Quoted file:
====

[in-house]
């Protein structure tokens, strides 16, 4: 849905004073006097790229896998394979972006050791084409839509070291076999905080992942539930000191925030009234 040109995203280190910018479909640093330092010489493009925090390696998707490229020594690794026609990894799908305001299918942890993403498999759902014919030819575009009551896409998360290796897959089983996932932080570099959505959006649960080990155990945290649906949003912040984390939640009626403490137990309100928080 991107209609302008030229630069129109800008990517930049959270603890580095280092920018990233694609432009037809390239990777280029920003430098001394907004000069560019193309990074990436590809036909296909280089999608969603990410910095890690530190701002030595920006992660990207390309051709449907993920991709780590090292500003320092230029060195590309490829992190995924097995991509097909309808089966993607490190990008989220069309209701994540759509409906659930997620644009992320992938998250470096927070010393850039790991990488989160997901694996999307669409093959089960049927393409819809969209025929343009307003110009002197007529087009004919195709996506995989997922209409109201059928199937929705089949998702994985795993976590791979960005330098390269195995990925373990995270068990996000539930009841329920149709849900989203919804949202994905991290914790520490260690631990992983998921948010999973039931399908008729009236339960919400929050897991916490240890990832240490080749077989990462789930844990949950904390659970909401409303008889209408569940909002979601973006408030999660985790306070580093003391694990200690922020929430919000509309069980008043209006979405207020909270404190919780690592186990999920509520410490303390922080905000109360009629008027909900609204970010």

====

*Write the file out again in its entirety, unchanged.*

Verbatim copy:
[in-house]
């Protein structure tokens, strides 16, 4: 849905004073006097790229896998394979972006050791084409839509070291076999905080992942539930000191925030009234 040109995203280190910018479909640093330092010489493009925090390696998707490229020594690794026609990894799908305001299918942890993403498999759902014919030819575009009551896409998360290796897959089983996932932080570099959505959006649960080990155990945290649906949003912040984390939640009626403490137990309100928080 991107209609302008030229630069129109800008990517930049959270603890580095280092920018990233694609432009037809390239990777280029920003430098001394907004000069560019193309990074990436590809036909296909280089999608969603990410910095890690530190701002030595920006992660990207390309051709449907993920991709780590090292500003320092230029060195590309490829992190995924097995991509097909309808089966993607490190990008989220069309209701994540759509409906659930997620644009992320992938998250470096927070010393850039790991990488989160997901694996999307669409093959089960049927393409819809969209025929343009307003110009002197007529087009004919195709996506995989997922209409109201059928199937929705089949998702994985795993976590791979960005330098390269195995990925373990995270068990996000539930009841329920149709849900989203919804949202994905991290914790520490260690631990992983998921948010999973039931399908008729009236339960919400929050897991916490240890990832240490080749077989990462789930844990949950904390659970909401409303008889209408569940909002979601973006408030999660985790306070580093003391694990200690922020929430919000509309069980008043209006979405207020909270404190919780690592186990999920509520410490303390922080905000109360009629008027909900609204970010």